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Cycle Show 2018

Friday, September 28th saw Helen and I plus two friends from Willand cycle club head off to the NEC, Birmingham to visit the Cycle Show 2018. Whilst Helen and I have never attended this show before, our two companions, Chris and Fran, had been in previous years. First of all, I really didn’t know what to expect from the trip – apart from seeing lots of bikes that I have no hope of ever affording.

Arriving at the NEC just as the show was opening, it seemed like miles from our car park (I had forgotten just how large the venue is). But, there was an air of anticipation. My first impression on entering the exhibition hall was “wow!”. It all looked super-slick and corporate…..and, almost instantly, I knew there was just going to be too much to see! If you are like me and attracted to bike porn like a bee to pollen, you know you are in trouble when there is that much on offer.

Pinarello autograph

Start at the beginning of the show.

First stop, the Pinarello stand. Noteworthy is that I will confirm that it was not us who stole the Tour de France trophy! What a wonderful selection of trophy-winning bikes. Looking at the price tag of the most expensive bike on their stand almost made me have heart failure. At £19,000, it was more than 6 times the cost of the car we had traveled up in (yes, my car!). Feeling somewhat sobered by the price tags, we moved on.

The sheer diversity of bike “stuff” on offer was enough to make your head spin. I lost count of, how many innovative lights there were to be had. No bad thing, as I am a firm believer in “you can’t have too many lights”). Looking like the Blackpool illuminations may not be for everyone but, most importantly, inviting some derision is a small price to pay for my life. One brand that particularly caught my eye was see.sense. Their “Ace” front and rear lights weigh almost nothing, are superbly designed and react to the environment by flashing brighter and faster when slowing down at junctions, etc. Clever stuff.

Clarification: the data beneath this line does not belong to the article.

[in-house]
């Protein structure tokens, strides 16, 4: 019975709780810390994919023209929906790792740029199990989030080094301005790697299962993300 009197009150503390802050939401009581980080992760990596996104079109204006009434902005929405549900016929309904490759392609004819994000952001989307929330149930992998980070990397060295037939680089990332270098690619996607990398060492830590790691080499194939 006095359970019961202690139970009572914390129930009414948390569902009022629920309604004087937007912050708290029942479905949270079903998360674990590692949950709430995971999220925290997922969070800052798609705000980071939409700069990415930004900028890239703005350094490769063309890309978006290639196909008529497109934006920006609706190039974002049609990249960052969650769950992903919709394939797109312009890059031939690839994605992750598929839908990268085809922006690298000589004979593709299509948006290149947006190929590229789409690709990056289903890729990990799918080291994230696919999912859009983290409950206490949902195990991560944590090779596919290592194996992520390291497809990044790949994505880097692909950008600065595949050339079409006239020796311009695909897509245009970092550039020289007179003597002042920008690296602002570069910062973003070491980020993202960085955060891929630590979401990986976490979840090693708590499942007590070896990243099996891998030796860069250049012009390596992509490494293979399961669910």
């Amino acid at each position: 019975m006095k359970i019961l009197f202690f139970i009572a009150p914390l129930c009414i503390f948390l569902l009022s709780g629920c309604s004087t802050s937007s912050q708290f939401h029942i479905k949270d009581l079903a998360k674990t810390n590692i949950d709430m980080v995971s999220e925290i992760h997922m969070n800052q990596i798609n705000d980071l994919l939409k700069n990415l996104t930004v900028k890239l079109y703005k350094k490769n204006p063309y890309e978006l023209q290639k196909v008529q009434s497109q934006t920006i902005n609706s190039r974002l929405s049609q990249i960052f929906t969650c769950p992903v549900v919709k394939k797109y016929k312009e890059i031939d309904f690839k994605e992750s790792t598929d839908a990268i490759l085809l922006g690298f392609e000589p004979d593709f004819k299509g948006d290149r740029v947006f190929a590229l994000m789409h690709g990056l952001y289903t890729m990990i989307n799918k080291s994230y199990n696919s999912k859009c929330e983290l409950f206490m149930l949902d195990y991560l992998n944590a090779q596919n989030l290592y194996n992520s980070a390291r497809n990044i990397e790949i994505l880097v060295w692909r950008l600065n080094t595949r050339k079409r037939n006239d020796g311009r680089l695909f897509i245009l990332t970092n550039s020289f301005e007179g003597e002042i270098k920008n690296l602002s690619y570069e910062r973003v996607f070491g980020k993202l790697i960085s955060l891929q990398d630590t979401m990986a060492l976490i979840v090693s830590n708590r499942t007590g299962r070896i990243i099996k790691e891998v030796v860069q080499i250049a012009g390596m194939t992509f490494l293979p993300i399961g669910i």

It’s all electric!

Electric bikes seem to be gaining in popularity faster than I can climb hills. The number of stands offering e-bikes in some form or another was a surprise to me. There were electric forms of every bike you can think of: road bike, mountain bike, touring bike. There was even an example of a folding e-bike (asmobilesolutions). Try as I might, I cannot help seeing e-bikes as cheating somehow. Of course, I should be thinking in terms of e-bikes introducing a new type of consumer to cycling but, the nagging feeling remains.

The Cycle Show provided numerous (7 to be precise) test tracks offering punters the opportunity to test eMTB’s, Kids bikes, e-road bikes, standard MTB’s, standard road bikes, a Bosch e-bike ABS track and an Islabikes children’s bike track. Yet another track was occupied by “Extreme Bike Battle” – a BMX display crew headed by Lee Musselwhite. I must confess to knowing very little about BMX at present but, the skills on display here were awesome.

All a bit much..

There cannot be many things in the bike world that were not represented at the Cycle Show. Clothing, tyres, components, cleaning materials, holidays, accessories, and much more was on show which meant there was something for just about everybody. Oh, and there were cycling celebrities around too! Sadly, I am not very celebrity orientated – to the point where, if Mark Cavendish knocked on my front door, I doubt I would recognise him (sorry, Mark, nothing personal). Opportunities were available to meet and listen to Mark Cavendish, Kirsten Wild, Alex Dowset, Marcel Kittel, Sam Pilgrim, James Duotone and Lee Musselwhite.